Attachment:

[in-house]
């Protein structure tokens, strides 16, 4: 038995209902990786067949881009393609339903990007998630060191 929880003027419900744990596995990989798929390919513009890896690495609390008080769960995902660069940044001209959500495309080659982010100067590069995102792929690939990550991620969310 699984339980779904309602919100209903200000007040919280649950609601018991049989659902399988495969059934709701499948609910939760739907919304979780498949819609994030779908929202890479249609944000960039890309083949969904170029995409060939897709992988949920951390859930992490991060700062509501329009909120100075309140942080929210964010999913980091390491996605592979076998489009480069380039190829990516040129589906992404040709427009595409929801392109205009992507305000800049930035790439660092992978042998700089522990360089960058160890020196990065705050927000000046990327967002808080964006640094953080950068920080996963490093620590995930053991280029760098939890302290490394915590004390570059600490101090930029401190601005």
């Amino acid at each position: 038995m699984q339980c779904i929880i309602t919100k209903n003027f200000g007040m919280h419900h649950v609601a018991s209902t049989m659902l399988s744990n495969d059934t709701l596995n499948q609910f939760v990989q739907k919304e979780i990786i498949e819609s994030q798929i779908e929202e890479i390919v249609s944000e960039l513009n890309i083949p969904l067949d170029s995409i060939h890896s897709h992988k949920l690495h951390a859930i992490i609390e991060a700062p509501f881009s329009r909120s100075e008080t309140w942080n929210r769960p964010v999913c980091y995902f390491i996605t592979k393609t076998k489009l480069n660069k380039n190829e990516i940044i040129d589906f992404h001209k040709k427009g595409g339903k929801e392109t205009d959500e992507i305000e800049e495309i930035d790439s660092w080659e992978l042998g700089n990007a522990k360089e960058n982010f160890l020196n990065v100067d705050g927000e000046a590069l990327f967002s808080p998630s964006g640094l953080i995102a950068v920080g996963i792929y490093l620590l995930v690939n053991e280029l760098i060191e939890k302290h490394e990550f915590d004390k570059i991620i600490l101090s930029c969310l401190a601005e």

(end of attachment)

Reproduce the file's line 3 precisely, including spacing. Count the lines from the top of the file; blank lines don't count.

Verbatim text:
């Amino acid at each position: 038995m699984q339980c779904i929880i309602t919100k209903n003027f200000g007040m919280h419900h649950v609601a018991s209902t049989m659902l399988s744990n495969d059934t709701l596995n499948q609910f939760v990989q739907k919304e979780i990786i498949e819609s994030q798929i779908e929202e890479i390919v249609s944000e960039l513009n890309i083949p969904l067949d170029s995409i060939h890896s897709h992988k949920l690495h951390a859930i992490i609390e991060a700062p509501f881009s329009r909120s100075e008080t309140w942080n929210r769960p964010v999913c980091y995902f390491i996605t592979k393609t076998k489009l480069n660069k380039n190829e990516i940044i040129d589906f992404h001209k040709k427009g595409g339903k929801e392109t205009d959500e992507i305000e800049e495309i930035d790439s660092w080659e992978l042998g700089n990007a522990k360089e960058n982010f160890l020196n990065v100067d705050g927000e000046a590069l990327f967002s808080p998630s964006g640094l953080i995102a950068v920080g996963i792929y490093l620590l995930v690939n053991e280029l760098i060191e939890k302290h490394e990550f915590d004390k570059i991620i600490l101090s930029c969310l401190a601005e």